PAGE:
|Sustainability Workshop on "Global Perspectives on (In)equity and Ethics in Ecological Issues"|
Friday, November 16, 1:45 PM–5:00 PM
Sponsored by the Sustainability Task Force and the Transformative Scholarship and Pedagogy Group
Religion and theology increasingly are called upon to contribute their resources to the task of reversing humankind's current path toward ecological disaster. Ecological degradation is linked insidiously with various forms of social injustice based on race/ethnicity, class, gender, nationality, and caste. Those links often are ignored in the mainstream environmental discourse. A religiously-grounded commitment to dismantle oppression, however, calls for holding social justice and ecological well-being as inseparable in the quest for sustainable Earth–human relations. The pedagogical challenges arising from this commitment are profound. This workshop will explore the pedagogical problems and possibilities arising from a commitment — within theology and religious studies — to confront the issues of privilege, power, and difference inherent in ecological issues.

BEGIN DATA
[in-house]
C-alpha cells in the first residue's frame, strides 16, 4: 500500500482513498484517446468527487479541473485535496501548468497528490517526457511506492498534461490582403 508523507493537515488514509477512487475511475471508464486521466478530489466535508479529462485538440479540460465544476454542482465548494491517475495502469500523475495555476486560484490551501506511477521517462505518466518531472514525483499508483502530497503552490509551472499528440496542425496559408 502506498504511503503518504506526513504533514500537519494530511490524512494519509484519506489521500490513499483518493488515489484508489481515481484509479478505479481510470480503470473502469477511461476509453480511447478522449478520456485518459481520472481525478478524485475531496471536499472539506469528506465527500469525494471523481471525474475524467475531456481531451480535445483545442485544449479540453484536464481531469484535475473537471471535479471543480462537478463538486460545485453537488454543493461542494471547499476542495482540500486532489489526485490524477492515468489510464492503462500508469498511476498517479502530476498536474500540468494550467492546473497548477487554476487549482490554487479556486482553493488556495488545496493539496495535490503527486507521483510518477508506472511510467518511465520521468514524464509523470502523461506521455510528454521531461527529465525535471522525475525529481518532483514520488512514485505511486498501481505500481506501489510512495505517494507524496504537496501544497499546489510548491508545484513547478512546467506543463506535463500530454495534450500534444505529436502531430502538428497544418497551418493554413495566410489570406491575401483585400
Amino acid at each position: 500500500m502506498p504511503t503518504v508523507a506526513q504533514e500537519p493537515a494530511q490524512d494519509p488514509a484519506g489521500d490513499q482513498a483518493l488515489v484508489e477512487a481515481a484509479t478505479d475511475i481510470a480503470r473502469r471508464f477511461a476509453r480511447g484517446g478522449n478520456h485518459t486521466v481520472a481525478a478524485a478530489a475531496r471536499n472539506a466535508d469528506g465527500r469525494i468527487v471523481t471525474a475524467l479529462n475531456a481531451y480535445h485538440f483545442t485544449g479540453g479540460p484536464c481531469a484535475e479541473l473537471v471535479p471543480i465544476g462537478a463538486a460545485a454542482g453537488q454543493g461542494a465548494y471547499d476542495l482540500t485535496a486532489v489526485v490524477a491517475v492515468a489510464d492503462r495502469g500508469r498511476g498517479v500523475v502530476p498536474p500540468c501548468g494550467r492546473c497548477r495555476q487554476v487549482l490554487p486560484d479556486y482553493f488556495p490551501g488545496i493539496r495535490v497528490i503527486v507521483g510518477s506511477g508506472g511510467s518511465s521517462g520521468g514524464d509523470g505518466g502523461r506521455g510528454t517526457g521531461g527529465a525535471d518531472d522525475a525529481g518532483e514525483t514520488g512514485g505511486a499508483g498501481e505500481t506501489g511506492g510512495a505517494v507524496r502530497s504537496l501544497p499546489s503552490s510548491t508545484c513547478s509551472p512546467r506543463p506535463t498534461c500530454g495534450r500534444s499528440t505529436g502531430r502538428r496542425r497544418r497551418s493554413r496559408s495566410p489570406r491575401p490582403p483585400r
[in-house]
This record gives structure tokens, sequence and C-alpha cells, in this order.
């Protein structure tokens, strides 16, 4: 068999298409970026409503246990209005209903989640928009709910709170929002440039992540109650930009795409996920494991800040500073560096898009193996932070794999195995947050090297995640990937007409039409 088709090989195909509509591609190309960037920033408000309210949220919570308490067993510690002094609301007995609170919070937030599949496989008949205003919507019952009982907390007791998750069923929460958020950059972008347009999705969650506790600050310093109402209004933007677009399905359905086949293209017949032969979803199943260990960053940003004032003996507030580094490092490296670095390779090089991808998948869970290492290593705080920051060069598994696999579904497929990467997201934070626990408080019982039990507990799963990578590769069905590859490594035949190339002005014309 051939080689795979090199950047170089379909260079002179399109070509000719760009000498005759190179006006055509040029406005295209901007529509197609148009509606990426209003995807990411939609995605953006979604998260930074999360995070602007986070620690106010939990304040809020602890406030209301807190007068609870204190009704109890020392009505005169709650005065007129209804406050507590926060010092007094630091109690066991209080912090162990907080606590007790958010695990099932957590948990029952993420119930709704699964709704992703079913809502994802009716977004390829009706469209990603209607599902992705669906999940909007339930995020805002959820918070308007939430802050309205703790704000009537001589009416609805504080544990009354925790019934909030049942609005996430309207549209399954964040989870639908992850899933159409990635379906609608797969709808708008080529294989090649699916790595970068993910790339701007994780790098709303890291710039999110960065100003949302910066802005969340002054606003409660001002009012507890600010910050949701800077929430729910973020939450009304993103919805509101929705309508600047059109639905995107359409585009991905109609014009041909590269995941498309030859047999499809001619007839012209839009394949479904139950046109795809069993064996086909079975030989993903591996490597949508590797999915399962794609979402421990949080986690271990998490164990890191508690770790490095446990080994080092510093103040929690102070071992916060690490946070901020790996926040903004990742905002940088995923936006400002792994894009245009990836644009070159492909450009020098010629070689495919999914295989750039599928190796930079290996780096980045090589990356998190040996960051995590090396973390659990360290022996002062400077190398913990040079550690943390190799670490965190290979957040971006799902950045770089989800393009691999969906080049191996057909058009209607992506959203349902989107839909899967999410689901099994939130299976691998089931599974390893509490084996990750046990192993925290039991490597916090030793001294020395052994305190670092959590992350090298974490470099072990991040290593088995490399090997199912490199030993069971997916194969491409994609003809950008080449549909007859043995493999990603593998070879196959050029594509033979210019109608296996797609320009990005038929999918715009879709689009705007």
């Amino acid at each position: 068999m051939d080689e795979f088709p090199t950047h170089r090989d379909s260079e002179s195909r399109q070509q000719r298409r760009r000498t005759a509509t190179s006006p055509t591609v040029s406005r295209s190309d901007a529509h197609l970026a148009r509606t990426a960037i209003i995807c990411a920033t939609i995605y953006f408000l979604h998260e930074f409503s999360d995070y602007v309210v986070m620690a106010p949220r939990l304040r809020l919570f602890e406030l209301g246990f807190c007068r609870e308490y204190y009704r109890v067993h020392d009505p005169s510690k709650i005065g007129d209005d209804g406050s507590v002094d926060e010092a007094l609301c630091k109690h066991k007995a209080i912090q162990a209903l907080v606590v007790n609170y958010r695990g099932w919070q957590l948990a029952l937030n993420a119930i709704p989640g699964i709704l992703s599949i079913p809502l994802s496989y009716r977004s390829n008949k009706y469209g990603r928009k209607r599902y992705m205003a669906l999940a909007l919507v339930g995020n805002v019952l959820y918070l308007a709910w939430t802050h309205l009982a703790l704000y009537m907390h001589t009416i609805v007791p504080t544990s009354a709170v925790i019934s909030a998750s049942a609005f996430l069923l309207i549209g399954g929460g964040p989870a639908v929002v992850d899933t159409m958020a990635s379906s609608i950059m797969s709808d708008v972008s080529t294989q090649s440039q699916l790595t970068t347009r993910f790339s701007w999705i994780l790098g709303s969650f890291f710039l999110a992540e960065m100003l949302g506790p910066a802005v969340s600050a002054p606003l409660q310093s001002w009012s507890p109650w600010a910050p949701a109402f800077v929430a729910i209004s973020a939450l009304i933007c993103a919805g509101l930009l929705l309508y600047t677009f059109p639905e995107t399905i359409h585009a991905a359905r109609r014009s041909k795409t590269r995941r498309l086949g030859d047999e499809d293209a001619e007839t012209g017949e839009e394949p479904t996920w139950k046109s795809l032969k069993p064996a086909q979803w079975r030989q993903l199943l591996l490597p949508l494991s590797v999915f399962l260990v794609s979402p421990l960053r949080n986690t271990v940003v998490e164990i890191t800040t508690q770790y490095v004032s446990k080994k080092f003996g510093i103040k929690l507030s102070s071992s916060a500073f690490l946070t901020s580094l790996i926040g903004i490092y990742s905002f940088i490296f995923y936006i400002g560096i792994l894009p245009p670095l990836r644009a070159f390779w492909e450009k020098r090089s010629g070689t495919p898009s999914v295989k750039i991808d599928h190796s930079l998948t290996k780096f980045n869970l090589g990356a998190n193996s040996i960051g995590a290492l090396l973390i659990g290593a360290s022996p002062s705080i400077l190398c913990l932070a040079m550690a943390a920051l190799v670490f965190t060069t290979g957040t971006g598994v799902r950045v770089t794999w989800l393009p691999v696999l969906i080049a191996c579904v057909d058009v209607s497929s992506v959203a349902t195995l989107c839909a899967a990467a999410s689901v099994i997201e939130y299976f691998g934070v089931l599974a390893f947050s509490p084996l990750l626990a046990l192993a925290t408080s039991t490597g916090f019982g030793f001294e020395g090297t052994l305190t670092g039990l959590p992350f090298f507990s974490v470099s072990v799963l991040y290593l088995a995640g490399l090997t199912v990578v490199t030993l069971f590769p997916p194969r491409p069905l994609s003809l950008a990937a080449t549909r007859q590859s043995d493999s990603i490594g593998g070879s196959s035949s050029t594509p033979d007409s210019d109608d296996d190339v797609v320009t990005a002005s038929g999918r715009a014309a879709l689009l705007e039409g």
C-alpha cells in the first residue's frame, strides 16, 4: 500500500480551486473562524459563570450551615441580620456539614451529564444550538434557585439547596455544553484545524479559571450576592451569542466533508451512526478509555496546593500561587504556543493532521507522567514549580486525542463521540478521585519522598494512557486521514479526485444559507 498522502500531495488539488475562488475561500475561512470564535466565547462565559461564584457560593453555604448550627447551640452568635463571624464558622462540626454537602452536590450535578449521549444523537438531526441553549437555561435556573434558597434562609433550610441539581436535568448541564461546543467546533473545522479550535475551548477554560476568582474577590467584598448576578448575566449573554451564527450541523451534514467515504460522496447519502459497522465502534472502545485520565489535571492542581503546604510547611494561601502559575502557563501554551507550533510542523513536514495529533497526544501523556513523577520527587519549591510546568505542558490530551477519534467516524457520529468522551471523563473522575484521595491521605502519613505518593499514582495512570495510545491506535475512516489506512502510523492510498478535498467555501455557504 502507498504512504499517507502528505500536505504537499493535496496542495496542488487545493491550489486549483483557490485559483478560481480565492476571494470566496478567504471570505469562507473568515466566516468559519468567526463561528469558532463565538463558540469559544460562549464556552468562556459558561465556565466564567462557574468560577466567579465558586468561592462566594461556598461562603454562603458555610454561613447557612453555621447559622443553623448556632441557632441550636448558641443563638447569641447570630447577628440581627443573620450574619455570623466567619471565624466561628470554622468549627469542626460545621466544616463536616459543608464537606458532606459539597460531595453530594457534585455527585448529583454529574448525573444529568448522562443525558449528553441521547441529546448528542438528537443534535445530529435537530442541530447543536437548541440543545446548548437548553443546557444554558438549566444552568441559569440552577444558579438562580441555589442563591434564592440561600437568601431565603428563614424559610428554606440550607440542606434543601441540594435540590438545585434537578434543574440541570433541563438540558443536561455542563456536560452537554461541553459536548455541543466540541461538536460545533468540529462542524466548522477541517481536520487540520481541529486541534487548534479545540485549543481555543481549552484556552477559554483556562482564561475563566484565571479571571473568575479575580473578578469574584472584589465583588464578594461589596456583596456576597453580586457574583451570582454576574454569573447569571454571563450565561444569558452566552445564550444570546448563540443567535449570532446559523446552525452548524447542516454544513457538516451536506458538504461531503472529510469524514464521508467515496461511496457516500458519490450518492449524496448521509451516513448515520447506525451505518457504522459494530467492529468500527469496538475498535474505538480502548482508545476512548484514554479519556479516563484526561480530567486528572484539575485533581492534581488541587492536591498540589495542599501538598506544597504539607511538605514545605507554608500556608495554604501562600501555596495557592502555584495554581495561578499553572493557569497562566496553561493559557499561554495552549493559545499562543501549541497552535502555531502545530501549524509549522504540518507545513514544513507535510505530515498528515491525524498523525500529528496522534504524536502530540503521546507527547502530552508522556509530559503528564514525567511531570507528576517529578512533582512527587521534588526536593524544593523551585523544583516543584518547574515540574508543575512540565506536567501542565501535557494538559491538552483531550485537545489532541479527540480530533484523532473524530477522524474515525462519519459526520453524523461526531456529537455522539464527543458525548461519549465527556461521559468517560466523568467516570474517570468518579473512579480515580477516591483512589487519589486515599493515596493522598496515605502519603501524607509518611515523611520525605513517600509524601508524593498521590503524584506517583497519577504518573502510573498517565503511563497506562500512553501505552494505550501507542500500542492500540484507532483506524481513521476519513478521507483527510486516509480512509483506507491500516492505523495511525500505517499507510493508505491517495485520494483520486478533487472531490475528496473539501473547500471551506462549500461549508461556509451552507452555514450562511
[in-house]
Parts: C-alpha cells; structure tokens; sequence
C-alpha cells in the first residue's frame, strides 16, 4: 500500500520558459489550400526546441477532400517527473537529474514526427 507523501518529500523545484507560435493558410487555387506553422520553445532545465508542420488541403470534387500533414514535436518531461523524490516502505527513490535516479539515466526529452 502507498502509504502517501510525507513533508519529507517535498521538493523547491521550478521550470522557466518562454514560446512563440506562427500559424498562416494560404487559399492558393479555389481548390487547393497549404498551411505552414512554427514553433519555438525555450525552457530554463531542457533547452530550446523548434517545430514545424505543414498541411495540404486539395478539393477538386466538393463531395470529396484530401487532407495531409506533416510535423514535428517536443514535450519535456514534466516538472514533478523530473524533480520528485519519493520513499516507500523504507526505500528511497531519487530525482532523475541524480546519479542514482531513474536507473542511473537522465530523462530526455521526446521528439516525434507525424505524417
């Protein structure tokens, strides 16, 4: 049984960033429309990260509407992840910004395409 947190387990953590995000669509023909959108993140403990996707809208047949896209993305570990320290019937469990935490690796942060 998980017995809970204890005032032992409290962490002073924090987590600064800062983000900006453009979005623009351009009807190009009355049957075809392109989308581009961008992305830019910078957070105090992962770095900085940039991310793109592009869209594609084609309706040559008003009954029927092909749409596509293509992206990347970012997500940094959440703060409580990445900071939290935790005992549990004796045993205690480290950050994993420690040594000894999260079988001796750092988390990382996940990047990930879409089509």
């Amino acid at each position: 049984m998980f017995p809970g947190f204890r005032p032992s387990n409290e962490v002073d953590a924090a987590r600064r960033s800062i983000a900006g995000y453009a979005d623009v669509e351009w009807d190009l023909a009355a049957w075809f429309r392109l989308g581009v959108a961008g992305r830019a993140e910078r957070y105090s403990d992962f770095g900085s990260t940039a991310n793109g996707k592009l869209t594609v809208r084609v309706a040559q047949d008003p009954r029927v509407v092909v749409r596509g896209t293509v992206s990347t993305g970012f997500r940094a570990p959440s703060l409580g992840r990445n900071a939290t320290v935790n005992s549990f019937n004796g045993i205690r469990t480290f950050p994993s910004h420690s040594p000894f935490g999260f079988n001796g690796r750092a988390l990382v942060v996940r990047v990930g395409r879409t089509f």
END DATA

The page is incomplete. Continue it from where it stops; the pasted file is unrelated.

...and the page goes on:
The intent is to provide a supportive and stimulating context for practical and visionary collaborative reflection on such questions as: How do we teach about climate imperialism, ecological debt, or environmental racism in ways that foster a sense of hope and moral agency rather than despair or powerlessness? What are epistemological keys to understanding the exploitation of Earth as the exploitation of people on the margins of privilege and power? What forms of teaching unlock power for confronting systemic domination? How do we prepare students to construct worlds that we have not yet imagined? One panel will uncover and explore key issues concerning the nexus of equity and ecology on local and global scales, highlighting both problems and constructive proposals. A second panel will identify key pedagogical questions and offer pedagogical tools and approaches. Guided discussion will enable participants to delve more deeply into the issues raised, share pedagogical resources, and build collegial networks of support.